My Brother Doesn’t Show Me His Head
We’re leaving the concrete almost-adobe house with the cacti, the orange tree, and the tree we thought was a peach except for the hard teardrop fruits and manic pink flowers that fell off it. It’s right that Alden should take the cat. He found her, scratchy-voiced kitten wet from rain, near the Dollar Tree dumpster on Atlantic. I couldn’t even name her. She was Gatita when I was happy and Cat more often.
The first night, Gatita slept in the bed with us, a little knot. My eyes opened. In a corner darker than the room’s darkness, a figure stood, edges vibrating.
Terror pumped heat into my still body. Gatita sat before it, visible by her white toes and the golden glow wrapped like a pipe cleaner around her silhouette. The figure pushed the air. It reached to take me, but she kept it there.
My mom had night terrors, too. When I was young, she’d described the devil holding her up by the ankles and how she could see her brother Adam and tried calling out to him for help, but her lips were glued and her body paralyzed. When she described it to me, her eyes went wide the way mine do when something tries to get out but can’t.
Nine years ago at Papi’s house, I fell asleep in the middle of the day, thinking about Cody and the zine we were working on but would never finish. Dream landscape bled into former teenage bedroom around me, flat on the grass of the green couch. Cody’s Rottweiler licked my cheek and asked me with his body to play. Cody stood apart, observing me through an unmoving face. I tried to make my real arm move, couldn’t. My real ears heard the soft moan struggling to become the words I can’t move or Help me. Screaming is the most basic thing, but my throat couldn’t even do that.
While Alden and I lived together, I started and abandoned a comic about the night terrors, which meant I started and abandoned drawings of Cody. Occasional 1 a.m. DMs—you’re beautiful like the moon and you’re like sacred to me—were the only reminders of him, for a while. And anyway, there was the Cat.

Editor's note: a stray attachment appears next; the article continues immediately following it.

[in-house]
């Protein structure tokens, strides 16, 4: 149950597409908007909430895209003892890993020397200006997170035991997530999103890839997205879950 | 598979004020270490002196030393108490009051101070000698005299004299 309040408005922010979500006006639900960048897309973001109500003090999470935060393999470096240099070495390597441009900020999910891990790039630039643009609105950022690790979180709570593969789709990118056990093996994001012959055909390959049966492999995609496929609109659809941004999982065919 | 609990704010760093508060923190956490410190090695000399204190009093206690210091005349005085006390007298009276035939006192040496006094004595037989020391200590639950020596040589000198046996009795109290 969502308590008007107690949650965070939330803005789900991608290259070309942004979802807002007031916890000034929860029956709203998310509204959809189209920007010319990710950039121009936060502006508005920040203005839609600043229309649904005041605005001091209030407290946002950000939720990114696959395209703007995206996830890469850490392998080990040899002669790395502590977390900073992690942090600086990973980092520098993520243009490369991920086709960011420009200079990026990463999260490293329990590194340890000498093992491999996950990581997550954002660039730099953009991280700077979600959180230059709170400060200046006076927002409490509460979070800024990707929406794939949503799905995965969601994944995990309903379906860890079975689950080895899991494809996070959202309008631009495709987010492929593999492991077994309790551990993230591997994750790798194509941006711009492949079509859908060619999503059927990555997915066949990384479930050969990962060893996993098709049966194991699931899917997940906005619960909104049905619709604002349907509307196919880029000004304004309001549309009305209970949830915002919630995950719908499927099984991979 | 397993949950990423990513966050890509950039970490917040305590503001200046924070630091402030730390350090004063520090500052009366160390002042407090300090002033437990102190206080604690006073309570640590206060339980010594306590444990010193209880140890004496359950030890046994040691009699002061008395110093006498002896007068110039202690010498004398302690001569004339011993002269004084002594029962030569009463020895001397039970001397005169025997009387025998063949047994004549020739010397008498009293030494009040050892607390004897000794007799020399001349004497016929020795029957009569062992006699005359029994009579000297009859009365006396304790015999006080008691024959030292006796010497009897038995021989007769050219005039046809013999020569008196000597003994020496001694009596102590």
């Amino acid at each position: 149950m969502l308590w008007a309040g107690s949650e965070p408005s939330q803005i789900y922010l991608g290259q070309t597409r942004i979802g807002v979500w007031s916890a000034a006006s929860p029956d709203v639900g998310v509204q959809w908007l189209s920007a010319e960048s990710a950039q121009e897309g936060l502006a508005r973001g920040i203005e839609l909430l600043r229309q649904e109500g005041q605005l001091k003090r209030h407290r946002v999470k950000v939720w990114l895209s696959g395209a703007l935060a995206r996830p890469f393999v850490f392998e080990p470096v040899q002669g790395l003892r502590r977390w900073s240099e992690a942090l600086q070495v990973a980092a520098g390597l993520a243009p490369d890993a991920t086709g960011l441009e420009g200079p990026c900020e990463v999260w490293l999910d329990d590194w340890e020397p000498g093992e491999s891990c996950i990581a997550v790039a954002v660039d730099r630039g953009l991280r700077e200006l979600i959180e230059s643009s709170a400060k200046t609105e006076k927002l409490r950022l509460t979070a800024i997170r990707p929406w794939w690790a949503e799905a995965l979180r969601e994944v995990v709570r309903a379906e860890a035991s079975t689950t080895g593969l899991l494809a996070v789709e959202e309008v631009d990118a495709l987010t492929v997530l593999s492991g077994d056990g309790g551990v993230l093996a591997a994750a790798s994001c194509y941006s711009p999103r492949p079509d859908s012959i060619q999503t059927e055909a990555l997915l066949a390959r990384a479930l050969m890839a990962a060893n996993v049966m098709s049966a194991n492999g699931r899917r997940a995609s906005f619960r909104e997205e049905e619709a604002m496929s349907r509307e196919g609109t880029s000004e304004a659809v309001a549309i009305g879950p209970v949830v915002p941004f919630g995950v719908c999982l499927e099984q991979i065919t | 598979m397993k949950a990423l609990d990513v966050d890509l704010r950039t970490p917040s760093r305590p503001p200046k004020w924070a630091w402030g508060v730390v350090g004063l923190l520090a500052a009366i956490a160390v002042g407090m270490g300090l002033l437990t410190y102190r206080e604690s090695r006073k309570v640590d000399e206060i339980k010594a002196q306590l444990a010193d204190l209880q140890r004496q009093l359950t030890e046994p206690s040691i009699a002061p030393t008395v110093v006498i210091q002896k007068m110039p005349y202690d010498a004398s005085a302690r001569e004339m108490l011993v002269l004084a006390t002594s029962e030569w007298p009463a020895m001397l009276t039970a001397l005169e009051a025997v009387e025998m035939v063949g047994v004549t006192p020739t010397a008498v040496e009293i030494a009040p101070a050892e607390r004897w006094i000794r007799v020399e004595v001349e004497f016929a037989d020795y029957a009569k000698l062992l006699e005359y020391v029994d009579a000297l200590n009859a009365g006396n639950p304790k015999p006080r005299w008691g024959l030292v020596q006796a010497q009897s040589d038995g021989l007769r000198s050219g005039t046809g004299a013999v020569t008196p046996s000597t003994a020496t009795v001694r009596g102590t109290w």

Gatita’s going with Alden because he can take care of her, and because he found her, and because, when cocooning myself in new meds and quarantine restlessness, I wove in the silk of Cody’s sentences, especially the one I ignored, the one that sticks—I love you and I will always be in love with you—and I bit into Alden on my way out, and the reasons five years with him were enough splattered forth.
I’d so filled the blank months before Alden and I met with cum and pills and river dirt after my younger brother’s death by bullet that I felt ready to meet him when I did. But my brain is unchanged from the moment Dylan blew his to pieces for roommates to find.
Papi told me how, at night, Abuela saw duendes in her house. I’ve read about poltergeists and dark things that hitch themselves to an entire human life, shards of cosmic nonmatter that trauma or mental disorder or malicious unknowable things welcome into your folds, where they seep or bubble to the surface at will.
The sleep paralysis episodes, while terrifying to the root, are only nightmares. I’ve never calculated the amount of sleep lost every night, every week, every year, but I heard somewhere that sleep deprivation can shorten your lifespan by 15 percent. It seems to me a lifespan can’t be determined until it ends.